what I’ve been listening to (part 1)

As you know, I listen to a lot of audiobooks. I thought I would write some mini reviews of my latest listens just in case you’re in search for a good book.

The Big Rock Candy Mountain (Wallace Stegner): This book is too incredible for a short review. It spans vast geographic distances and several decades. While the themes are large and universal, they are also deeply personal. There is one chapter in particular that I want to listen to again. I found myself wanting to buy the book, so I could read each word carefully. Bruce Mason is driving back to Salt Lake City from his school in Minnesota and he’s reflecting about what “home” really means. He grew up in a family that moved again and again, between countries and states, and from different homes within one city. Where is your home when you’ve never put down roots? It’s a question that has always resonated with me, and his answer (and how it evolves) also struck a chord. Very highly recommended, as might be expected. I also really enjoyed the narrator of the audiobook. I’ve discovered that the voice actor for these books can really make or break them.

Never Let Me Go (Kazuo Ishiguro): I have mixed feelings about this book. I didn’t really care for any of the characters that much, and yet somehow I sympathized with them. I found the book compelling and wanted to know more about what would happen. I think ultimately, though, it left me feeling a little too dark. Life was just a little pointless. Would I recommend it? Sure. It definitely gives you something to think about, and I’m excited to see the movie. Even if it does start Keira Knightly. At least it has Carey Mulligan to make up for it.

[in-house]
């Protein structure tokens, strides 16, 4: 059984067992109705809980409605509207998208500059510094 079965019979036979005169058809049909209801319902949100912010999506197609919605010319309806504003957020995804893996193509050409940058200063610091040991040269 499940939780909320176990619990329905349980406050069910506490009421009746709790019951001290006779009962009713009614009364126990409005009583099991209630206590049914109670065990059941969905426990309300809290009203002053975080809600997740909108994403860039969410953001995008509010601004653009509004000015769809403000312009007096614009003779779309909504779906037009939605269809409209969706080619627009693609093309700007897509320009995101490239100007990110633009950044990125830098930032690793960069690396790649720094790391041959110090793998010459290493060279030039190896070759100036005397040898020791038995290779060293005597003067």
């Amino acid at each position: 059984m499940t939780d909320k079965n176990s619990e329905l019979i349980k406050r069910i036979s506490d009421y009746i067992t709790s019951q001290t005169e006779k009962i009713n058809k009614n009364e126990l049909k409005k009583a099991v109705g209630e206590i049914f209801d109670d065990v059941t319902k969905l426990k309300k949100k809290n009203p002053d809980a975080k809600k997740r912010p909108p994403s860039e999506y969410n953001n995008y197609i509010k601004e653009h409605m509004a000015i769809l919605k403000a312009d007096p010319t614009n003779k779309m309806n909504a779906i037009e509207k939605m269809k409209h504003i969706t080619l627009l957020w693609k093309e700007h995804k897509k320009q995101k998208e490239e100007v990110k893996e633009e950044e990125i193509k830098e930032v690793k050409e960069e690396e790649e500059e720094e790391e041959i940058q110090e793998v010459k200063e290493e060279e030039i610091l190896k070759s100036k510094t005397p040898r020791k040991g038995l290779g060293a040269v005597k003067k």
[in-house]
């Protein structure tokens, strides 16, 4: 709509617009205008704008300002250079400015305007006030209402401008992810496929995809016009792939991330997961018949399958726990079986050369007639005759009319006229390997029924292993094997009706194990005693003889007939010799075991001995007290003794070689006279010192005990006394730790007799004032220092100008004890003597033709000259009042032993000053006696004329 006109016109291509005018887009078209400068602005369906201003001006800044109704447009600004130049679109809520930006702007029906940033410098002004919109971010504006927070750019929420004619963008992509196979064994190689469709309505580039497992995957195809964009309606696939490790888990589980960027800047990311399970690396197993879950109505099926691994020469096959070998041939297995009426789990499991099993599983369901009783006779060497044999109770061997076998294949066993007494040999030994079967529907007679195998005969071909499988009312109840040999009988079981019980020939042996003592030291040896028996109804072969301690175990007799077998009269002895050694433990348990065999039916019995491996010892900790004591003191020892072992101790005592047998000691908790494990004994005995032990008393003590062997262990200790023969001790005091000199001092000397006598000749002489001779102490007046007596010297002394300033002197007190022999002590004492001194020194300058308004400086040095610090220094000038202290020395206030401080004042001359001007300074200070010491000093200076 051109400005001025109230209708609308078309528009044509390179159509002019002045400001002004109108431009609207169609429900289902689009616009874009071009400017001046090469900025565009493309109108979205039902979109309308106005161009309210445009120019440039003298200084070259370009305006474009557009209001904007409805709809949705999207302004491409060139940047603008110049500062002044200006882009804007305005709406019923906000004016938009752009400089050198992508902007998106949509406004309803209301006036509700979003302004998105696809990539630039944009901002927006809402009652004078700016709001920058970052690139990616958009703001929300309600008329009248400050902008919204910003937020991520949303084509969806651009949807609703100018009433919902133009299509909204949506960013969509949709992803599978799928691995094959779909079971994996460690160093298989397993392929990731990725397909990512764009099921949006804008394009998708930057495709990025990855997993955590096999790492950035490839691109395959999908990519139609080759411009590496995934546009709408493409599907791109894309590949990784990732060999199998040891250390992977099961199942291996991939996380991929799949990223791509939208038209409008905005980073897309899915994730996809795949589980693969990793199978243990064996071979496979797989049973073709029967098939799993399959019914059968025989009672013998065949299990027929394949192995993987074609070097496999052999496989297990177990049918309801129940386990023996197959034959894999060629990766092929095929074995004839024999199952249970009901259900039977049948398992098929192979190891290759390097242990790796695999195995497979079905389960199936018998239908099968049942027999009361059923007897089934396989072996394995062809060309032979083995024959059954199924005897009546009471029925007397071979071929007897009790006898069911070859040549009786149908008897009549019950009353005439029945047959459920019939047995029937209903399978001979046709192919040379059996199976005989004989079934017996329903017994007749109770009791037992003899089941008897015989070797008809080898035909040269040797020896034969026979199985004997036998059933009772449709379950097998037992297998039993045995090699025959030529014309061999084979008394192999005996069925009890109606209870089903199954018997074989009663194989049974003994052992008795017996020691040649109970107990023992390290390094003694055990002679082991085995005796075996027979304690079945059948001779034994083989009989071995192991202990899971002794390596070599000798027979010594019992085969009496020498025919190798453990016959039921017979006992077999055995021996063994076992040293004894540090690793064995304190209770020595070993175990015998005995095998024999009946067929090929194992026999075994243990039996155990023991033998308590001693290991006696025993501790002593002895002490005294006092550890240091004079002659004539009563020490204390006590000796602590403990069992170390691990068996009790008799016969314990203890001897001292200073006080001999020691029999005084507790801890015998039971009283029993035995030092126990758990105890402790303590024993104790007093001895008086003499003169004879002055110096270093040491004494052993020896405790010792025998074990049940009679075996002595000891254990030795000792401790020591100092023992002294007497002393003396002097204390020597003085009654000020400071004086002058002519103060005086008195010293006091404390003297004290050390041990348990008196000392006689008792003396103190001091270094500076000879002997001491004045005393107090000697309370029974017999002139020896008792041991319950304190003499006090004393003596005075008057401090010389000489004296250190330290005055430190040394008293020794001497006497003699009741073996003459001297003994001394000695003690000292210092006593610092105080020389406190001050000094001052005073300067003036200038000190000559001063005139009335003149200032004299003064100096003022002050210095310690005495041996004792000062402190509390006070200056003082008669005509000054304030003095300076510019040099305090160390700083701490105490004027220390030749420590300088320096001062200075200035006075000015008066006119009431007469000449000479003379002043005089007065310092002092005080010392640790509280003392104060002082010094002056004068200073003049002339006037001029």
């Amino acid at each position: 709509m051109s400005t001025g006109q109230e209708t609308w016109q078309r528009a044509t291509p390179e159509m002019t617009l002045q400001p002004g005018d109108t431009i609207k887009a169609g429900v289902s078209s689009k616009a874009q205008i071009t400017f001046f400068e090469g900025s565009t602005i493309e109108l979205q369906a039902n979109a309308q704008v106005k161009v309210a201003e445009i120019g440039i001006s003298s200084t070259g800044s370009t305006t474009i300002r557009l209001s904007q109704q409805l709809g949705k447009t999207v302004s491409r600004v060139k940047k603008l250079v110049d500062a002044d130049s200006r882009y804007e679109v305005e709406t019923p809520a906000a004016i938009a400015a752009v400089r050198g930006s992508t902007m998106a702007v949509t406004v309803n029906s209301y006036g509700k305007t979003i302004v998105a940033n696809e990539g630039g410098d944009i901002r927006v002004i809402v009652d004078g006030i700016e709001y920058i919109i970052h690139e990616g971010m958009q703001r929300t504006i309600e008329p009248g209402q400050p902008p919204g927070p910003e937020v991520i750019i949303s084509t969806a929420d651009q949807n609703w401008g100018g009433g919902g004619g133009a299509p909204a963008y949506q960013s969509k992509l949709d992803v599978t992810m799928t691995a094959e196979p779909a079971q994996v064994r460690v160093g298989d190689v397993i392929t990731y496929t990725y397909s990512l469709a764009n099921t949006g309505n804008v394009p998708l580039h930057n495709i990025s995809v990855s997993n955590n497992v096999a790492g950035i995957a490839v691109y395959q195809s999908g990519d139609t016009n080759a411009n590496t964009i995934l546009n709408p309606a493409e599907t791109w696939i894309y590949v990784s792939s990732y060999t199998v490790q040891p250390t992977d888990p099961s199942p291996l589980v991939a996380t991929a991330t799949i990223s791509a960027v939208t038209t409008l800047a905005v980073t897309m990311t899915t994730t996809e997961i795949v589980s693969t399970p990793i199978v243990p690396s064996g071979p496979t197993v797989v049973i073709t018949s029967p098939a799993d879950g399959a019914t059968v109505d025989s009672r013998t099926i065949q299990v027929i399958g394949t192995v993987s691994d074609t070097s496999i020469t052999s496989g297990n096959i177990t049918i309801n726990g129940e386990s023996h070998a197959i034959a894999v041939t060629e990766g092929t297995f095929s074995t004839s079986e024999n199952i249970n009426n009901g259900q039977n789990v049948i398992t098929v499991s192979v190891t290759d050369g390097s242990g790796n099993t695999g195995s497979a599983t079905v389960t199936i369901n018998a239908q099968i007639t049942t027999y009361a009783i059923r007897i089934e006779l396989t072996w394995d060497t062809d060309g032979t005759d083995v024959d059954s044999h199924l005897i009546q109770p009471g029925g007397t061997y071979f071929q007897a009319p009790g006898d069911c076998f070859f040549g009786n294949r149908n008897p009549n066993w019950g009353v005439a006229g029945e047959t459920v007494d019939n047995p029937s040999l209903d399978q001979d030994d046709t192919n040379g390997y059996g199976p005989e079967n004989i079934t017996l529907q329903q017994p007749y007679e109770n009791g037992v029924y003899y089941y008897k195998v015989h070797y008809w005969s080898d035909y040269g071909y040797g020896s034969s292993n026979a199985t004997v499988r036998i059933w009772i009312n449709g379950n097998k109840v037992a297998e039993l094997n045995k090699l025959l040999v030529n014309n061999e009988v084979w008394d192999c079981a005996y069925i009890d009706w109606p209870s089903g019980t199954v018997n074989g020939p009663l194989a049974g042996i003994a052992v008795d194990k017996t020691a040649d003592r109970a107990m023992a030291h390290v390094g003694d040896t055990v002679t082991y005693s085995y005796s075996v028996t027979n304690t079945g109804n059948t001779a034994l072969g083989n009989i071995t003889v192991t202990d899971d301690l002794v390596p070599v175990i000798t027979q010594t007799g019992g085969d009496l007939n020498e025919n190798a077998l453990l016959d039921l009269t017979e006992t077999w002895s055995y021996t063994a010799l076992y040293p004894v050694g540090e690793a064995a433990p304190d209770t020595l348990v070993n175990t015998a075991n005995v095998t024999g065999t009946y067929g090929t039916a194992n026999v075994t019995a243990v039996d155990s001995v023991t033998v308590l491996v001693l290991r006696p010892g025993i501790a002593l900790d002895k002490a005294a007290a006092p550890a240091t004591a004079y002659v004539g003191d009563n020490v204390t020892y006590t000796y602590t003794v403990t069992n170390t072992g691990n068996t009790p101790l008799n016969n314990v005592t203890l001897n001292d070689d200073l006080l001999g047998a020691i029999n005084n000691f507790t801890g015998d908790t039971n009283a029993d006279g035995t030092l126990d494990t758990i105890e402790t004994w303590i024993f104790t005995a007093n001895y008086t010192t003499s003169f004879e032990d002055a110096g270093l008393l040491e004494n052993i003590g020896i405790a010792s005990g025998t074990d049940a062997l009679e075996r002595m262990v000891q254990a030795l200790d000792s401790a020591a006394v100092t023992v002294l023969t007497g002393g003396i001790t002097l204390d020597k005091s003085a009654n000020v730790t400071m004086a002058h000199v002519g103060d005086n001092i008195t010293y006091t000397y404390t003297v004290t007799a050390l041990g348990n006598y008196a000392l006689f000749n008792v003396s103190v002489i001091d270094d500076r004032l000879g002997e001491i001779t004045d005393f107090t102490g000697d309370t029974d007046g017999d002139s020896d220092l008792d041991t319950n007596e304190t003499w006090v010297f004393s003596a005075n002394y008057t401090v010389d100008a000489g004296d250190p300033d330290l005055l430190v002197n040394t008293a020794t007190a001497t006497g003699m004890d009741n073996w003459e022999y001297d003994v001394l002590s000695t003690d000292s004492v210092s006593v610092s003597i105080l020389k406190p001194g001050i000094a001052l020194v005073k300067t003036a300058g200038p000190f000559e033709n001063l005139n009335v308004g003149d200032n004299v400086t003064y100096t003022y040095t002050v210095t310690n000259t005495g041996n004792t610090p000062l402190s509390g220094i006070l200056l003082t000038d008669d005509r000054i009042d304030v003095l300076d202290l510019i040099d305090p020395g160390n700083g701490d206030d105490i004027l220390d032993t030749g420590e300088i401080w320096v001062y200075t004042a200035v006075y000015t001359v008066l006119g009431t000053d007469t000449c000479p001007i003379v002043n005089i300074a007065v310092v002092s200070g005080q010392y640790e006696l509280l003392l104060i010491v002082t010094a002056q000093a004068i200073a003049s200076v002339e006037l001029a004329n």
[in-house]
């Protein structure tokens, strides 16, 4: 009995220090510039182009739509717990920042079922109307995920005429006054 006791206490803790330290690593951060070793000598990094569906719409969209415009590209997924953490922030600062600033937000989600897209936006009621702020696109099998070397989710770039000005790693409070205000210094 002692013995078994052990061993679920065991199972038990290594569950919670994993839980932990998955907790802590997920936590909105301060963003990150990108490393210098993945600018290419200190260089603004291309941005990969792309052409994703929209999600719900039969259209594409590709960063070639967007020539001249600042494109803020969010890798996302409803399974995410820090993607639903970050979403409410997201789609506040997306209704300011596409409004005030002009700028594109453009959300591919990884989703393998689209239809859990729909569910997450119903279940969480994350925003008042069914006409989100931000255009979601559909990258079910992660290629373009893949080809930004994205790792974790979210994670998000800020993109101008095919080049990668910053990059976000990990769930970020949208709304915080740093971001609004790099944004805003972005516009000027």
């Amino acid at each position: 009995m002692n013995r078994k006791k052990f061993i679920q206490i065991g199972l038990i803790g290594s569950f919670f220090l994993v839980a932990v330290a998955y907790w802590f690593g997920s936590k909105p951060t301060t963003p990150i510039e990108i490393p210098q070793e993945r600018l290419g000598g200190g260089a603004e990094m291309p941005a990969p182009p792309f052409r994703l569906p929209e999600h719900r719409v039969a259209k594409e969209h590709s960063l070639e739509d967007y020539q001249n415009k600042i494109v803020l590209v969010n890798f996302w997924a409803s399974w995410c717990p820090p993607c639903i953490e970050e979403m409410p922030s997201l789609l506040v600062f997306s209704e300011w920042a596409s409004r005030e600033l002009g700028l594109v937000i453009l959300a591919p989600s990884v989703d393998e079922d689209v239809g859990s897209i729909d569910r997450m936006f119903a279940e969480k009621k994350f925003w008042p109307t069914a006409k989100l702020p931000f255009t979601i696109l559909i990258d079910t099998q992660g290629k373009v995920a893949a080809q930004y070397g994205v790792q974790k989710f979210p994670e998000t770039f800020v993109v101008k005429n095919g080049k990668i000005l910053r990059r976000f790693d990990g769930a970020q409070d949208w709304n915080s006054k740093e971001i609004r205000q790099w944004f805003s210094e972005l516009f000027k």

The Guernsey Literary and Potato Peel Pie Society (Mary Ann Shaffer & Annie Barrows): Another book with mixed feelings. Sometimes I felt like the characters were just a little too precious. I feel like this is a book that displays some of the pitfalls of audiobooks. Some of the voices felt a little too forced. Maybe it wasn’t that the characters were too precious, but the way they were voiced. And then I was completely unprepared for the romance of the book because the voices of the characters seemed so incompatible. Potential spoiler: I spent a good portion of the book thinking the man she ends up with was 50 years older than her because of his voice. But overall, I really became attached to the characters in this book. I wanted to know more about the people of Guernsey just as much as Juliet did.

Sister Carrie (Theodore Dreiser): First let me explain how I select an audiobook. I have 1 credit from audible each month that I want to make the most of. So I go to their literature section and I sort the books from longest to shortest. Then I try and find one that is over 30 hours. Typically, a 30 hour book will last me a week. Whereas, an 8 hour book is over in a day or two. So I wanted something really long, and Sister Carrie fit the bill. It’s a book that came up over and over again in my American lit/American studies classes, but I had never read it, so I thought I would. I had low expectations for the book because it’s always referred to in terms of social critique rather than literary merit, but I ended up really liking it. The voice actor, though, was not my favorite. Her reading was so flat and emotionless and just made Carrie seem so placid that you couldn’t ever imagine her being a great actress.

I have more books to review, but I think that’s enough for now. Have you read any of those books? What did you think of them? And I’m ready for a new book. Do you have any suggestions?

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